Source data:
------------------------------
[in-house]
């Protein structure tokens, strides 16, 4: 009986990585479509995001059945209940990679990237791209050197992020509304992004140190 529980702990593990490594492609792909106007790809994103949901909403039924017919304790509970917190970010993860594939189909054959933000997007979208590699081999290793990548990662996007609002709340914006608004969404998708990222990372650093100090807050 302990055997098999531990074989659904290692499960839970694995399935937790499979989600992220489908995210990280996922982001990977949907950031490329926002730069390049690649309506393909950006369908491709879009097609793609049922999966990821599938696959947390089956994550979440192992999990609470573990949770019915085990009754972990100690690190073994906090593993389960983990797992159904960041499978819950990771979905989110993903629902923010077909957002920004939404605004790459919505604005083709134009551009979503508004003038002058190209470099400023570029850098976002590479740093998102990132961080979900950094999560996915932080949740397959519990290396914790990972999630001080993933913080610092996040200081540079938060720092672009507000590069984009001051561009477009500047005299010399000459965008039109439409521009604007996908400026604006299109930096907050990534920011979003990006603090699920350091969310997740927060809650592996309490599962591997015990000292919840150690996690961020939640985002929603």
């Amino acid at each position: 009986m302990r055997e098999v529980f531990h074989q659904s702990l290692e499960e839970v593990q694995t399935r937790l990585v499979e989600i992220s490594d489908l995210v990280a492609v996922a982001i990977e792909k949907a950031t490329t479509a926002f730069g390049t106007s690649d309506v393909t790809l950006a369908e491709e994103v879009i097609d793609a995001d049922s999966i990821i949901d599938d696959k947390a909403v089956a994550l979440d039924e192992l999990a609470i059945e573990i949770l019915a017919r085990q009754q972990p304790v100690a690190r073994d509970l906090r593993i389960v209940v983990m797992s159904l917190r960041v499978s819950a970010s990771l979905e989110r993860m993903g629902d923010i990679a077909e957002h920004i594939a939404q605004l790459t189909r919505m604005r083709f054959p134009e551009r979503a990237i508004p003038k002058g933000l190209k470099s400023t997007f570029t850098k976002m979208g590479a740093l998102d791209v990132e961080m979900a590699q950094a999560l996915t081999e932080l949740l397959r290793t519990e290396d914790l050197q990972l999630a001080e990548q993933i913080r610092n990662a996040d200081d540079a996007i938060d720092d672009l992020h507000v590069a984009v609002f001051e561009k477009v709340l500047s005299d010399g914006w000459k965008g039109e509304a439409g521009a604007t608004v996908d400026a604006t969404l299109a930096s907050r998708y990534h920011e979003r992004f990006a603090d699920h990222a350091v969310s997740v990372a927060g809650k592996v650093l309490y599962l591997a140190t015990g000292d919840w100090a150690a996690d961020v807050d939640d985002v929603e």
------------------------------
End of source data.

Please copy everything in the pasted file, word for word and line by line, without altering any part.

[in-house]
């Protein structure tokens, strides 16, 4: 009986990585479509995001059945209940990679990237791209050197992020509304992004140190 529980702990593990490594492609792909106007790809994103949901909403039924017919304790509970917190970010993860594939189909054959933000997007979208590699081999290793990548990662996007609002709340914006608004969404998708990222990372650093100090807050 302990055997098999531990074989659904290692499960839970694995399935937790499979989600992220489908995210990280996922982001990977949907950031490329926002730069390049690649309506393909950006369908491709879009097609793609049922999966990821599938696959947390089956994550979440192992999990609470573990949770019915085990009754972990100690690190073994906090593993389960983990797992159904960041499978819950990771979905989110993903629902923010077909957002920004939404605004790459919505604005083709134009551009979503508004003038002058190209470099400023570029850098976002590479740093998102990132961080979900950094999560996915932080949740397959519990290396914790990972999630001080993933913080610092996040200081540079938060720092672009507000590069984009001051561009477009500047005299010399000459965008039109439409521009604007996908400026604006299109930096907050990534920011979003990006603090699920350091969310997740927060809650592996309490599962591997015990000292919840150690996690961020939640985002929603």
């Amino acid at each position: 009986m302990r055997e098999v529980f531990h074989q659904s702990l290692e499960e839970v593990q694995t399935r937790l990585v499979e989600i992220s490594d489908l995210v990280a492609v996922a982001i990977e792909k949907a950031t490329t479509a926002f730069g390049t106007s690649d309506v393909t790809l950006a369908e491709e994103v879009i097609d793609a995001d049922s999966i990821i949901d599938d696959k947390a909403v089956a994550l979440d039924e192992l999990a609470i059945e573990i949770l019915a017919r085990q009754q972990p304790v100690a690190r073994d509970l906090r593993i389960v209940v983990m797992s159904l917190r960041v499978s819950a970010s990771l979905e989110r993860m993903g629902d923010i990679a077909e957002h920004i594939a939404q605004l790459t189909r919505m604005r083709f054959p134009e551009r979503a990237i508004p003038k002058g933000l190209k470099s400023t997007f570029t850098k976002m979208g590479a740093l998102d791209v990132e961080m979900a590699q950094a999560l996915t081999e932080l949740l397959r290793t519990e290396d914790l050197q990972l999630a001080e990548q993933i913080r610092n990662a996040d200081d540079a996007i938060d720092d672009l992020h507000v590069a984009v609002f001051e561009k477009v709340l500047s005299d010399g914006w000459k965008g039109e509304a439409g521009a604007t608004v996908d400026a604006t969404l299109a930096s907050r998708y990534h920011e979003r992004f990006a603090d699920h990222a350091v969310s997740v990372a927060g809650k592996v650093l309490y599962l591997a140190t015990g000292d919840w100090a150690a996690d961020v807050d939640d985002v929603e």